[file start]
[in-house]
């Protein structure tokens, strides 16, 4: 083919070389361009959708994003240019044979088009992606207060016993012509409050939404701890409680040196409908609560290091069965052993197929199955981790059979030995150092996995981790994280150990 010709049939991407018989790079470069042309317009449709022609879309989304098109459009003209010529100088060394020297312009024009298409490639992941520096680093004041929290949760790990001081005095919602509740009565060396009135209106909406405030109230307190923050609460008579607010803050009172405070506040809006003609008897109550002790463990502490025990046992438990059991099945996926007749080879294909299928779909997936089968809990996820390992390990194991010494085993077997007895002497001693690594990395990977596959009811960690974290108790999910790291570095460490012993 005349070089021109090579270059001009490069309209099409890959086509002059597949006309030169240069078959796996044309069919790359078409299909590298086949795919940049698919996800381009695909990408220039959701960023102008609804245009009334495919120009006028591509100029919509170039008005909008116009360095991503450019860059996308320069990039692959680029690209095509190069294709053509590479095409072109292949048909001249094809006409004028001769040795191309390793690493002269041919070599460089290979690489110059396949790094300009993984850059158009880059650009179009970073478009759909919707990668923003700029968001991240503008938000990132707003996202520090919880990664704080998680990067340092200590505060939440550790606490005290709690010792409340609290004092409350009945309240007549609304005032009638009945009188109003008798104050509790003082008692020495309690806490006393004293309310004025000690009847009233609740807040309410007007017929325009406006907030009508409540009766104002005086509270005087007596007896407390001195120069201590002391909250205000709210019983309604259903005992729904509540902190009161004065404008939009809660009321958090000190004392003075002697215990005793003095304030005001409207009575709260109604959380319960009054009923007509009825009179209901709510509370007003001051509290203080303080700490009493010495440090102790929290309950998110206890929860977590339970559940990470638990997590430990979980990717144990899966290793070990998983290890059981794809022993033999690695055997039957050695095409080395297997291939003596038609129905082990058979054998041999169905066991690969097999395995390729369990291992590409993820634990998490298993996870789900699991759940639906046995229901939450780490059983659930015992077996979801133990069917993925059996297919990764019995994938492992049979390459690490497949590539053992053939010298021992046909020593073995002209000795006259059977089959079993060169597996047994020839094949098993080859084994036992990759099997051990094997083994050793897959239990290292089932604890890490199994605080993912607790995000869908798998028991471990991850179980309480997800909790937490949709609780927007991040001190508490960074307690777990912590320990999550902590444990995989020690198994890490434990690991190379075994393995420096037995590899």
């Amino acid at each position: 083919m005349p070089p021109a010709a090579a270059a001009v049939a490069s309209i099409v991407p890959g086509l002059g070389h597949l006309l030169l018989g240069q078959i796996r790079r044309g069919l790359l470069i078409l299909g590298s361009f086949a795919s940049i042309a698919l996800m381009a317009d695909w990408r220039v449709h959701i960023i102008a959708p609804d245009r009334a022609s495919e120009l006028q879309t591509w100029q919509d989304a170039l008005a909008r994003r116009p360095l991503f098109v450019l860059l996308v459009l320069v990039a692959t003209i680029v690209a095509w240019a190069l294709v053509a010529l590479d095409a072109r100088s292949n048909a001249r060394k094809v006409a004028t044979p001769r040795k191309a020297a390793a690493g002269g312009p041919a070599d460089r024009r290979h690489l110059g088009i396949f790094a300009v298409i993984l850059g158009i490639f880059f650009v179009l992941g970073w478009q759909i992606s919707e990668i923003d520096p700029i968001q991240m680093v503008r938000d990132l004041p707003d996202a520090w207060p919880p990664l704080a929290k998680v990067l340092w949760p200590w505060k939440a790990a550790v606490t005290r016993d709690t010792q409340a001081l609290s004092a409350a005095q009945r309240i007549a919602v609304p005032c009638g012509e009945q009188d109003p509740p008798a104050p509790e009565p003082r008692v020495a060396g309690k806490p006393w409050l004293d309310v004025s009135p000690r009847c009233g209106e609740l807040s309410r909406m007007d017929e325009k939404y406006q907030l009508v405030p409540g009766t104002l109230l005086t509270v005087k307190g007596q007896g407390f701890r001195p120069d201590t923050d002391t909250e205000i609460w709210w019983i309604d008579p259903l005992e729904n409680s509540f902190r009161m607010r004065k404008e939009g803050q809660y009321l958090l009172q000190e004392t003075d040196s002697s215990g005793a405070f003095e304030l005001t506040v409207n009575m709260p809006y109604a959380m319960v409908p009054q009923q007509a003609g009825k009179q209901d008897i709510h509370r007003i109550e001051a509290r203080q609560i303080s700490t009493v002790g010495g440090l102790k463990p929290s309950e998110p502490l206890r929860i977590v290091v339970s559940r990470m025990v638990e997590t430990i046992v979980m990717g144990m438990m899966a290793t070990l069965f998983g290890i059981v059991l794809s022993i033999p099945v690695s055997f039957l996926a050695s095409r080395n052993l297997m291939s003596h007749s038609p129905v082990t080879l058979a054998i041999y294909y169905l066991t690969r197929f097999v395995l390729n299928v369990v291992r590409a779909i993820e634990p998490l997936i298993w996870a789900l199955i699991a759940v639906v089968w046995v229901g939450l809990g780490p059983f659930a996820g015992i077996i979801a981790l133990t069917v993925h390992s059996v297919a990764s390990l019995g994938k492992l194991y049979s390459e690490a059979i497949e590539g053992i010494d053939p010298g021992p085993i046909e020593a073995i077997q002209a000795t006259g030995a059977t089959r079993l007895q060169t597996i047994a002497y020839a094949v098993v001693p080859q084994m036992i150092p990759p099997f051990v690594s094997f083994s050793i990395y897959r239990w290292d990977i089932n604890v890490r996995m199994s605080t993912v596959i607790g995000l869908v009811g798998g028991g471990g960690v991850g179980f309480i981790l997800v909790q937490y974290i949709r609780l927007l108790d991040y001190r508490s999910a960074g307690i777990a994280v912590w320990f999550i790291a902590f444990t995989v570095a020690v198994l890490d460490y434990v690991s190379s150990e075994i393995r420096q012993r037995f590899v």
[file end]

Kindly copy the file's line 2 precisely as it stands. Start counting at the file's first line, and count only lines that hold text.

């Protein structure tokens, strides 16, 4: 083919070389361009959708994003240019044979088009992606207060016993012509409050939404701890409680040196409908609560290091069965052993197929199955981790059979030995150092996995981790994280150990 010709049939991407018989790079470069042309317009449709022609879309989304098109459009003209010529100088060394020297312009024009298409490639992941520096680093004041929290949760790990001081005095919602509740009565060396009135209106909406405030109230307190923050609460008579607010803050009172405070506040809006003609008897109550002790463990502490025990046992438990059991099945996926007749080879294909299928779909997936089968809990996820390992390990194991010494085993077997007895002497001693690594990395990977596959009811960690974290108790999910790291570095460490012993 005349070089021109090579270059001009490069309209099409890959086509002059597949006309030169240069078959796996044309069919790359078409299909590298086949795919940049698919996800381009695909990408220039959701960023102008609804245009009334495919120009006028591509100029919509170039008005909008116009360095991503450019860059996308320069990039692959680029690209095509190069294709053509590479095409072109292949048909001249094809006409004028001769040795191309390793690493002269041919070599460089290979690489110059396949790094300009993984850059158009880059650009179009970073478009759909919707990668923003700029968001991240503008938000990132707003996202520090919880990664704080998680990067340092200590505060939440550790606490005290709690010792409340609290004092409350009945309240007549609304005032009638009945009188109003008798104050509790003082008692020495309690806490006393004293309310004025000690009847009233609740807040309410007007017929325009406006907030009508409540009766104002005086509270005087007596007896407390001195120069201590002391909250205000709210019983309604259903005992729904509540902190009161004065404008939009809660009321958090000190004392003075002697215990005793003095304030005001409207009575709260109604959380319960009054009923007509009825009179209901709510509370007003001051509290203080303080700490009493010495440090102790929290309950998110206890929860977590339970559940990470638990997590430990979980990717144990899966290793070990998983290890059981794809022993033999690695055997039957050695095409080395297997291939003596038609129905082990058979054998041999169905066991690969097999395995390729369990291992590409993820634990998490298993996870789900699991759940639906046995229901939450780490059983659930015992077996979801133990069917993925059996297919990764019995994938492992049979390459690490497949590539053992053939010298021992046909020593073995002209000795006259059977089959079993060169597996047994020839094949098993080859084994036992990759099997051990094997083994050793897959239990290292089932604890890490199994605080993912607790995000869908798998028991471990991850179980309480997800909790937490949709609780927007991040001190508490960074307690777990912590320990999550902590444990995989020690198994890490434990690991190379075994393995420096037995590899």